Brendan Labbadia is like any 3-year-old boy. His arms flail about while chasing his older sister, Cate. He delights in the juice boxes and fruit snacks that are stashed in mom’s purse. He is curious. He is energetic. And he is always smiling, especially when football and the Knights are being discussed.
“You look at him and you don’t know there’s anything wrong,” his father, Chris, said. “That’s the toughest part for us because we know something is there.”
Nearly a year ago, 12 days before his second birthday, Brendan was diagnosed with Duchenne muscular dystrophy. It is a progressive muscle disorder that causes loss of muscle function and independence with a lifetime expectancy that usually falls short of one’s 30s.
While the undefeated UCF football team gears up for arguably its biggest game in program history against No. 12 South Carolina on Saturday at noon, the Knights will also have the Labbadias and the Duchenne community on their minds.
UCF head coach George O’Leary and the football staff, which has been a part of the annual Coach To Cure MD initiative since it began in 2008, will don special patches on their arms to bring awareness to the disease.
Coach to Cure MD is led by Parent Project Muscular Dystrophy, a support organization that Brendan’s family became involved with several months ago at the urging of his neurologist.
Colleen is a UCF alum and a fiercely devoted mother to Brendan, whom she works with tirelessly to keep his muscles moving.
The Labbadias first knew something was wrong when Brendan still hadn’t begun to walk by 15 months. After he was enrolled in physical therapy and still had not taken steps by 18 months, testing diagnosed Brendan’s condition.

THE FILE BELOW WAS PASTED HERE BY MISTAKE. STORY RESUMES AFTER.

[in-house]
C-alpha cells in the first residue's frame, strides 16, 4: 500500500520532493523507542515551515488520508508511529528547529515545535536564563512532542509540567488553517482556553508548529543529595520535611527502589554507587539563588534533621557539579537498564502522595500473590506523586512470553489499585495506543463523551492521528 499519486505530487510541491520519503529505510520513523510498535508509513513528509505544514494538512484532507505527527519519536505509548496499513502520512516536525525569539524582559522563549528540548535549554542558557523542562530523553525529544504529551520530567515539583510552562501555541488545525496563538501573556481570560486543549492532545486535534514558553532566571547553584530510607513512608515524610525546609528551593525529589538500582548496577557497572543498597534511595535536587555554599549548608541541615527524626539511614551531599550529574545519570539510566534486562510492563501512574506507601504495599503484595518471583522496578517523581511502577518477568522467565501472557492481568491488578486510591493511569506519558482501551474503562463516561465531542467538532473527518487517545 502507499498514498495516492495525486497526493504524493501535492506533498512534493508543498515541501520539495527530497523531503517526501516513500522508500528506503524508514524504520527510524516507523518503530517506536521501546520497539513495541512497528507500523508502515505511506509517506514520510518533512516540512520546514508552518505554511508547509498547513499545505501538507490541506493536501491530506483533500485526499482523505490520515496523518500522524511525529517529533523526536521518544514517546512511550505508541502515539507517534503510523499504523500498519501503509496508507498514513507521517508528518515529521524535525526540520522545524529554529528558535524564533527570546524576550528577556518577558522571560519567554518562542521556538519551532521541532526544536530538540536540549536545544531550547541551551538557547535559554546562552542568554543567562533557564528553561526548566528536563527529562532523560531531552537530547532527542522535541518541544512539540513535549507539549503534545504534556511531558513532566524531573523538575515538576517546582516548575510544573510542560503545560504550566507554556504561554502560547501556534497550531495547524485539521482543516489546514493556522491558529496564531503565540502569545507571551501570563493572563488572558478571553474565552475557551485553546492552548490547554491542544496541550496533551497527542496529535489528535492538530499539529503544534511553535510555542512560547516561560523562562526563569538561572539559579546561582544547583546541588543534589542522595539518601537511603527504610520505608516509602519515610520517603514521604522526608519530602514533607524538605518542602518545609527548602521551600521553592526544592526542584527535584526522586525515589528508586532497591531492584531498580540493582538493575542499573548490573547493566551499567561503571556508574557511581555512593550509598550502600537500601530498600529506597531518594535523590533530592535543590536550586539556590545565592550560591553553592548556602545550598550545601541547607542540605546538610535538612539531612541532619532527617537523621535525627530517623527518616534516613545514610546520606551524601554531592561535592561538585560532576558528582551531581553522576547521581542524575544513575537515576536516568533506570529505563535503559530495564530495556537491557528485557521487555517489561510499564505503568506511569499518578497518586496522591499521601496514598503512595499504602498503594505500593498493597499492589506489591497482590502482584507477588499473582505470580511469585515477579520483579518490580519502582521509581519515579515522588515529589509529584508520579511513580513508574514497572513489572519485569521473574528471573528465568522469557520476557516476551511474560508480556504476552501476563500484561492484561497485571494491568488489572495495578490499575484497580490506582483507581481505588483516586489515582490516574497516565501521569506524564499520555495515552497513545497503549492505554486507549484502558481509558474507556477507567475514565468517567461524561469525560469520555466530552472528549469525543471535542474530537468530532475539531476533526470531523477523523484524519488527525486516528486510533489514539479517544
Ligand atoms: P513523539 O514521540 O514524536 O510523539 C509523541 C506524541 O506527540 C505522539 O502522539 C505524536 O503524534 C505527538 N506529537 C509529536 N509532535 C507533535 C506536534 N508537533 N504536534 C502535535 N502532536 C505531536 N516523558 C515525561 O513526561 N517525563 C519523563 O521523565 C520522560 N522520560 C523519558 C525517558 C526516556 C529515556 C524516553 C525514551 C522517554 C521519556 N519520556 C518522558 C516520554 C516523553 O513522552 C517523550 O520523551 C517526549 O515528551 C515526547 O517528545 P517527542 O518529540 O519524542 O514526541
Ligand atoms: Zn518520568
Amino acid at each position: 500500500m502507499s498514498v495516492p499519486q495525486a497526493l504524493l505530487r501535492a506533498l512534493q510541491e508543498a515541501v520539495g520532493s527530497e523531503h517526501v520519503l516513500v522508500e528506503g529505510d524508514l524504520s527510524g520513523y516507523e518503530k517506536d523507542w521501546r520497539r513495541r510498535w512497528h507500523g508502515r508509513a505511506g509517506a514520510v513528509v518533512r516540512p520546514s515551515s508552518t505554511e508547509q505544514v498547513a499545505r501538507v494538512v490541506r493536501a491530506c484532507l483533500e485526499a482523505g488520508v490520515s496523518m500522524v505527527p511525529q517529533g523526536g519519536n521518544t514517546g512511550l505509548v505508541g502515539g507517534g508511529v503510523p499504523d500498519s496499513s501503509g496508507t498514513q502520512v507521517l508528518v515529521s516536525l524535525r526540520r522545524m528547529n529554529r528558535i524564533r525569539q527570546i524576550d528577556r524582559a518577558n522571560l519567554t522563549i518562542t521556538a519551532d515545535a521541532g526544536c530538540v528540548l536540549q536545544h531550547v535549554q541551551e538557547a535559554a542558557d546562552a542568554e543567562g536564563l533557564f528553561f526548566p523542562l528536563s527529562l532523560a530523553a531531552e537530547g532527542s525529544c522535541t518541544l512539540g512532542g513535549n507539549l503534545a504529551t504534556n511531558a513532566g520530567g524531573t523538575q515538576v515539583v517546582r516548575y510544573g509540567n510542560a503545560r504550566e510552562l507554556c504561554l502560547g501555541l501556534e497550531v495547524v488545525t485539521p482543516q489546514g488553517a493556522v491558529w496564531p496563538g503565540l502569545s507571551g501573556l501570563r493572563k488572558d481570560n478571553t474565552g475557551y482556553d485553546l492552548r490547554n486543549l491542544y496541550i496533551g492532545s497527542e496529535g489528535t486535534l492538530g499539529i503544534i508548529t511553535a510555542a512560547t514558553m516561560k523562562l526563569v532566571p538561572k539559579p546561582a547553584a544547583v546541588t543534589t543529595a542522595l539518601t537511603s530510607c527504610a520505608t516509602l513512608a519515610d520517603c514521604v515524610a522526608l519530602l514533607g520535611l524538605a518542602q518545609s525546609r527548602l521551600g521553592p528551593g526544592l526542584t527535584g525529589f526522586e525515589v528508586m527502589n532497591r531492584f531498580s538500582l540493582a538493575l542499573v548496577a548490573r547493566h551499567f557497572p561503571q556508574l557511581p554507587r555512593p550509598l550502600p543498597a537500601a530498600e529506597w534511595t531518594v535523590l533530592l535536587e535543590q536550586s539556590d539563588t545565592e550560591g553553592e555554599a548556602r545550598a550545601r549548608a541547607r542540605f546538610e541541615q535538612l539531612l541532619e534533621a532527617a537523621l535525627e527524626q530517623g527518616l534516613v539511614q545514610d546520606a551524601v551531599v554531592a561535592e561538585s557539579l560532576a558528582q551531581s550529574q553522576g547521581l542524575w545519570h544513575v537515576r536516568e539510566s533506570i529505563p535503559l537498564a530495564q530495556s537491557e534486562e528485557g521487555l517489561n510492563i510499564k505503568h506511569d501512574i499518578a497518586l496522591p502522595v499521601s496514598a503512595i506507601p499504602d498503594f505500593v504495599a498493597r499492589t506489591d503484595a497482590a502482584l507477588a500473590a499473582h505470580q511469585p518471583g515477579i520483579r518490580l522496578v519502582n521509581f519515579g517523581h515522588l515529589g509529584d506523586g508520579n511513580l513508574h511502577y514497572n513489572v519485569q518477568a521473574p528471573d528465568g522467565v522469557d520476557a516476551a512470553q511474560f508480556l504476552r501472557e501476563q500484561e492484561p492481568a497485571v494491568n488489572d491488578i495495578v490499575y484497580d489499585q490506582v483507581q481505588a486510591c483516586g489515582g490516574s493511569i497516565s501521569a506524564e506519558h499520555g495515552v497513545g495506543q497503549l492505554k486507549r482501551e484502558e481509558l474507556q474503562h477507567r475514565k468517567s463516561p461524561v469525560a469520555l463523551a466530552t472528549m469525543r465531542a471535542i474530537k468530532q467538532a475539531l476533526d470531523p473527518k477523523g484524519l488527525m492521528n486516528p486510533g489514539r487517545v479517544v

He has progressed tremendously since then. Thanks to physical therapy masked as playtime in his every day routine, he seems to run more now than he walks. But this is what is called the “grace period” of his condition. In less than a few short years, he will begin to regress.
One reason the American Football Coaches Association (AFCA) was drawn to Coach To Cure MD was because of the unique parallels between Duchenne, a disorder which robs young men of precious muscle strength, and college football, a game where young men are at the peak of their muscle strength.
“There is no treatment or cure, but with funds and awareness that are raised through events like this, hopefully it will be a domino effect that one day that cure will come,” Colleen said. “It’s very heartwarming that UCF has participated for as many years as they have, and to be able to come out and support it, it’s amazing.
“When I wake up every day, I wake up to the sad reality that Brendan has a fatal genetic disorder,” his mother continued. “Knowing that there are agencies out there like Parent Project MD gives me hope that someday he won’t suffer the fate they are telling me he will. That he can have a brighter future; that he can go on to do the things we dream for him. We have Florida Prepaid (College Plan) set up for him. We hope he can come to UCF.”